The dream of a continuous coastal trail has been actively pursued by hundreds of people and organizations for nearly fifty years. In reality, much has been accomplished but much work remains. The future will require the continued hard work of dedicated public agencies, nonprofits and coastal trail enthusiasts.
It’s a worthy, wonderful dream that, when finished, will provide beauty and enjoyment for future generations
BODEGA BAY – A hearty band of volunteers spent part of their weekend hauling chunks of boat wreckage up the side of a coastal bluff, completing a clean-up effort launched about a month ago when it became clear no one else planned to do anything about it.
The debris — splintered wood, twisted metal, pieces of Fiberglas hull, a tangle of wire and rope — was all that remained of a small boat that capsized in the surf near Pinnacle Gulch on Nov. 25, throwing a family of four in the ocean.
That family, rescued from the beach by helicopter and sent home to Sacramento, was technically responsible for removing the ruins of their watercraft.
But, as in other cases where boaters have walked away from crashed or grounded vessels on the Sonoma Coast, volunteers — led by well-known coastal steward Cea Higgins — picked up the slack.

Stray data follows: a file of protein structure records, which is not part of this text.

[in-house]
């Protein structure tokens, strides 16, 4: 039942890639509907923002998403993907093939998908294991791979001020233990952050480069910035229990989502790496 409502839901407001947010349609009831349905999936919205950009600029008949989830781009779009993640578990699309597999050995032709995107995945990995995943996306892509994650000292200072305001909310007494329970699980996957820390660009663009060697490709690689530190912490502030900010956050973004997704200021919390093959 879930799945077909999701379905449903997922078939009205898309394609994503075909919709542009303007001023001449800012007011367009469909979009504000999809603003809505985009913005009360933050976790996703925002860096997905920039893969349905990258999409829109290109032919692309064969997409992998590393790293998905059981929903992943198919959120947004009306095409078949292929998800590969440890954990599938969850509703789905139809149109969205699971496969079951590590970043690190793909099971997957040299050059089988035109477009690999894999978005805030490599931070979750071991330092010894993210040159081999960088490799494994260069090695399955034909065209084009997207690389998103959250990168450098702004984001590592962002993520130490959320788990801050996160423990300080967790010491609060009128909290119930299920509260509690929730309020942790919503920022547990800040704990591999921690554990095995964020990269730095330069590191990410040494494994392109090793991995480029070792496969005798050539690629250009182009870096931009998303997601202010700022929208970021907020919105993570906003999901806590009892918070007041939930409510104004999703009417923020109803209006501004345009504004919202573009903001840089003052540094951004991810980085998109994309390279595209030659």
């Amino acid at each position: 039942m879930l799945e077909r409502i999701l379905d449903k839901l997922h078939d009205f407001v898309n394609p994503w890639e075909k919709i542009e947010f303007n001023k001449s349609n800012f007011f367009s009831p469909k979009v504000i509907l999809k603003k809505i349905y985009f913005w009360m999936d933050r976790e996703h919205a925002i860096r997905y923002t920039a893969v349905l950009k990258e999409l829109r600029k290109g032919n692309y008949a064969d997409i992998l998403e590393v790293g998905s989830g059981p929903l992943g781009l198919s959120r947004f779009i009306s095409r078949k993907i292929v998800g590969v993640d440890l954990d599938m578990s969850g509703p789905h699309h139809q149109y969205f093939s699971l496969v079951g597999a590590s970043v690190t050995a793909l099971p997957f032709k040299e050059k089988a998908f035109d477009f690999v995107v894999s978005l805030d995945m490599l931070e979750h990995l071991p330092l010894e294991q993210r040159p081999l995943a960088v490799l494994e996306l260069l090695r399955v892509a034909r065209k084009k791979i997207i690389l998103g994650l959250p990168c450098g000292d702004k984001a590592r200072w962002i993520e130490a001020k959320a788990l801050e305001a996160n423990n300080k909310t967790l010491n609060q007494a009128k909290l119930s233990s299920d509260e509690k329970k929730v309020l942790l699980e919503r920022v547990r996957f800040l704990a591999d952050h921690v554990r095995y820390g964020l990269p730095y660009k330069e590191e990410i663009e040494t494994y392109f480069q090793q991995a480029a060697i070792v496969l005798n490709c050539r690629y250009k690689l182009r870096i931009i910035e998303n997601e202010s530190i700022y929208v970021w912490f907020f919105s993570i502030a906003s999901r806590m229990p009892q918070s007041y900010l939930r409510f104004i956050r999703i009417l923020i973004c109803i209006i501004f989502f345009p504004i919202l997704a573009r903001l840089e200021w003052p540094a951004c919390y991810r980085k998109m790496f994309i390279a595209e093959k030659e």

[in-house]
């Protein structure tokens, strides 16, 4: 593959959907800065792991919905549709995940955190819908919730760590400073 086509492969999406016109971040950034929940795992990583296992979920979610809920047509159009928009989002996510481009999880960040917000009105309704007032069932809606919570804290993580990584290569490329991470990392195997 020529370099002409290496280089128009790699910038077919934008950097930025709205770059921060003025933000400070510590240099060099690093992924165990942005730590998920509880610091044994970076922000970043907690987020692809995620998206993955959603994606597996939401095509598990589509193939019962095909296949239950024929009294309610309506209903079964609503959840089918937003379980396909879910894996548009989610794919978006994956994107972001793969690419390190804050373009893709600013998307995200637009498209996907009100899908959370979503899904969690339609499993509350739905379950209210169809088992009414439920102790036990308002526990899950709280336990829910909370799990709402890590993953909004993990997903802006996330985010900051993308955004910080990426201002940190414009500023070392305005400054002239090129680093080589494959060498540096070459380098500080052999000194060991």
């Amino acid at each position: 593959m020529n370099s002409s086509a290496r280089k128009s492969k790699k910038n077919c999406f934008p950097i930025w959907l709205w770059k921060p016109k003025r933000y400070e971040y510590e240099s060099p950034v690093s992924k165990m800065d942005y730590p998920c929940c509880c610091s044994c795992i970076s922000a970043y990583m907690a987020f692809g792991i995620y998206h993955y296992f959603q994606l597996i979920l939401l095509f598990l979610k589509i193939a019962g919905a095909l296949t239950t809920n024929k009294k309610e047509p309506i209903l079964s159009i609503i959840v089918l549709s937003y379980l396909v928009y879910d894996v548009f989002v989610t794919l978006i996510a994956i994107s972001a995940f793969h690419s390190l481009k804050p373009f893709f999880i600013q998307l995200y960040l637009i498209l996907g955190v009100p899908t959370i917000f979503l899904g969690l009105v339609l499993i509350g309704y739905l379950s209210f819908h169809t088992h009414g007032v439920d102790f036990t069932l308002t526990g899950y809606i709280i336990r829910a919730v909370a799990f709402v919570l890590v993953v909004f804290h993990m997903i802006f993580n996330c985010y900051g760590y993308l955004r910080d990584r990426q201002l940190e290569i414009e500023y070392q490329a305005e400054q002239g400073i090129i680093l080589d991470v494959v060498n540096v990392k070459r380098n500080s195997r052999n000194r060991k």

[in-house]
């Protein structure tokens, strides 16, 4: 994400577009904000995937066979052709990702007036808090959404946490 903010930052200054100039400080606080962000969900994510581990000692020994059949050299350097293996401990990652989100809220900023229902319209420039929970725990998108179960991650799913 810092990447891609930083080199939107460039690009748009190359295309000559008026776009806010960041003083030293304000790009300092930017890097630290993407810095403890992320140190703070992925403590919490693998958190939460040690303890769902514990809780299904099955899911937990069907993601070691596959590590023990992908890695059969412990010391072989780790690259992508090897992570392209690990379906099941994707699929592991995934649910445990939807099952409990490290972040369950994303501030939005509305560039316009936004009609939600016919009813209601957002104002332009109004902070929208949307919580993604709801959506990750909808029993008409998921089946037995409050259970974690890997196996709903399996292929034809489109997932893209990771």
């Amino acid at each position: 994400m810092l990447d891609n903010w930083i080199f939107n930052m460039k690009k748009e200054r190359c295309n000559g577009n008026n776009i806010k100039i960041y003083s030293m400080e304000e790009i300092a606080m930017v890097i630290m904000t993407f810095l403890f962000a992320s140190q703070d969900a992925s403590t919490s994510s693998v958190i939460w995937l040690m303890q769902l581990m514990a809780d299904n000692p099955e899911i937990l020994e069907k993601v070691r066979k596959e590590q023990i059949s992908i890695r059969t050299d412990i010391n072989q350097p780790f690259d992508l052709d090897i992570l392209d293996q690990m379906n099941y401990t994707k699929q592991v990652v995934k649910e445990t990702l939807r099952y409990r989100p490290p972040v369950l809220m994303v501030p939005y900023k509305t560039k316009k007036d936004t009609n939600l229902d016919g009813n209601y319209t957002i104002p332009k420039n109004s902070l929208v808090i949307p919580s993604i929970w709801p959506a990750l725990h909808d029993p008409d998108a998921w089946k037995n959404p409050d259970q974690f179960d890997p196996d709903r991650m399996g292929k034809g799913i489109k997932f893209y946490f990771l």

“I wasn’t seeing anybody else stepping up to do it, and it was too much of a risk, with storms coming in,” said Higgins, executive director of Coastwalk/California Coastal Trail Association and a longtime officer with the local chapter of the Surfrider Foundation.
She pointed out a mass of snarled cords, mesh and other materials waiting to be cleared from the beach last week. “This kind of netting and rope is pretty scary for marine mammals and entanglement.”
It’s a case that reflects on a confusing, frustrating area of coastal policy — and more broadly, on a sizable problem with derelict and abandoned vessels throughout California waterways.
There are rules that dictate which area of government should hold jurisdiction over each forsaken boat — depending which side of the mean high tide line it’s on, for instance. But the rules apply only if someone cares to consider the matter in the first place, if the jurisdictional lines are clear and if there is money available for the job, a rarity.